# Angular acceleration

Unit systemSI derived unit
Unit ofAngular acceleration

In physics, angular acceleration refers to the time rate of change of angular velocity. It is measured in units of angle per unit time squared (which in SI units is radians per second squared), and is usually represented by the symbol alpha (α). By convention, positive angular acceleration indicates an increase in counter-clockwise rotation or decrease in clockwise rotation, while negative angular acceleration indicates an increase in clockwise rotation or decrease in counterclockwise rotation. In three dimensions, angular acceleration is a pseudovector.

For rigid bodies, angular acceleration must be caused by a net external torque. However, this is not so for non-rigid bodies: For example, a figure skater can speed up her rotation (thereby obtaining an angular acceleration) simply by contracting her arms and legs inwards, which involves no external torque.

## Mathematical definition

The angular acceleration vector is defined as:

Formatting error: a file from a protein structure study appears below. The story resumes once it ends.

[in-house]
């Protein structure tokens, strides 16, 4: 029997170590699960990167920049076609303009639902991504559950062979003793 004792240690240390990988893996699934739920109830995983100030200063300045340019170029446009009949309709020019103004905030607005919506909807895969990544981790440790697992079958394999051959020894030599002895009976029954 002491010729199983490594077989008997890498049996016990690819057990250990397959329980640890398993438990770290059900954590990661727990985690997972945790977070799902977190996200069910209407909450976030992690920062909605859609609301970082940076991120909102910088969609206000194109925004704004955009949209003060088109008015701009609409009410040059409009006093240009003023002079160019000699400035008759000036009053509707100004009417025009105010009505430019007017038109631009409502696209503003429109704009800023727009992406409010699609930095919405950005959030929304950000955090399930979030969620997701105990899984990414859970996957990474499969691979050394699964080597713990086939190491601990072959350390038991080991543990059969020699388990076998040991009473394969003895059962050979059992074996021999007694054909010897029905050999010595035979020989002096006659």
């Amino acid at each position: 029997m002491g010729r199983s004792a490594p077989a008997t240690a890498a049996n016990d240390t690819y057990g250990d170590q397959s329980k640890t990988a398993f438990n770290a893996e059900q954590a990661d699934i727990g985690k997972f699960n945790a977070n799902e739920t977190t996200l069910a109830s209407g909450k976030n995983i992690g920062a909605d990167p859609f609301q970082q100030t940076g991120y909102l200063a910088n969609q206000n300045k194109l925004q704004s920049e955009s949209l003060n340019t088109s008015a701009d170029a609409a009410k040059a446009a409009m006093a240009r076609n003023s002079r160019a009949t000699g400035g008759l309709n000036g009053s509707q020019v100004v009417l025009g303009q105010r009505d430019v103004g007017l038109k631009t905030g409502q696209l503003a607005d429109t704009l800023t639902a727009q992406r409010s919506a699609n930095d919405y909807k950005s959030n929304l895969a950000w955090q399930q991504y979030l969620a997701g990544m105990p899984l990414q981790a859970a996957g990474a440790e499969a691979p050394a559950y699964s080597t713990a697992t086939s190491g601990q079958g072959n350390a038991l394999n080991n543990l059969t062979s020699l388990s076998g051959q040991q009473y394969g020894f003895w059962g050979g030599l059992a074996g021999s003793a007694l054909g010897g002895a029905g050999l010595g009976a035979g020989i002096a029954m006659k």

${\boldsymbol {\alpha }}={\frac {d{\boldsymbol {\omega }}}{dt}}$ ,

where ${\boldsymbol {\omega }}$ can be either the orbital or the spin angular velocity vector, depending on whether ${\boldsymbol {\alpha }}$ is the orbital or spin angular acceleration vector.

### Equation of Motion for a Point Particle

The orbital angular acceleration of a point particle α can be connected to the applied torque τ by the following equation:

${I{\boldsymbol {\alpha }}}={\boldsymbol {\tau }}-{\frac {d{I}}{dt}}{\boldsymbol {\omega }}$ ,

where I is its moment of inertia.

The above relationship indicates that, unlike the relationship between force and acceleration, the orbital angular acceleration need not be directly proportional or even parallel to the torque. However, in the special case where the distance to the origin does not change with time, the torque does turn out to be proportional and parallel to the angular acceleration (with the constant of proportionality being the moment of inertia of the particle).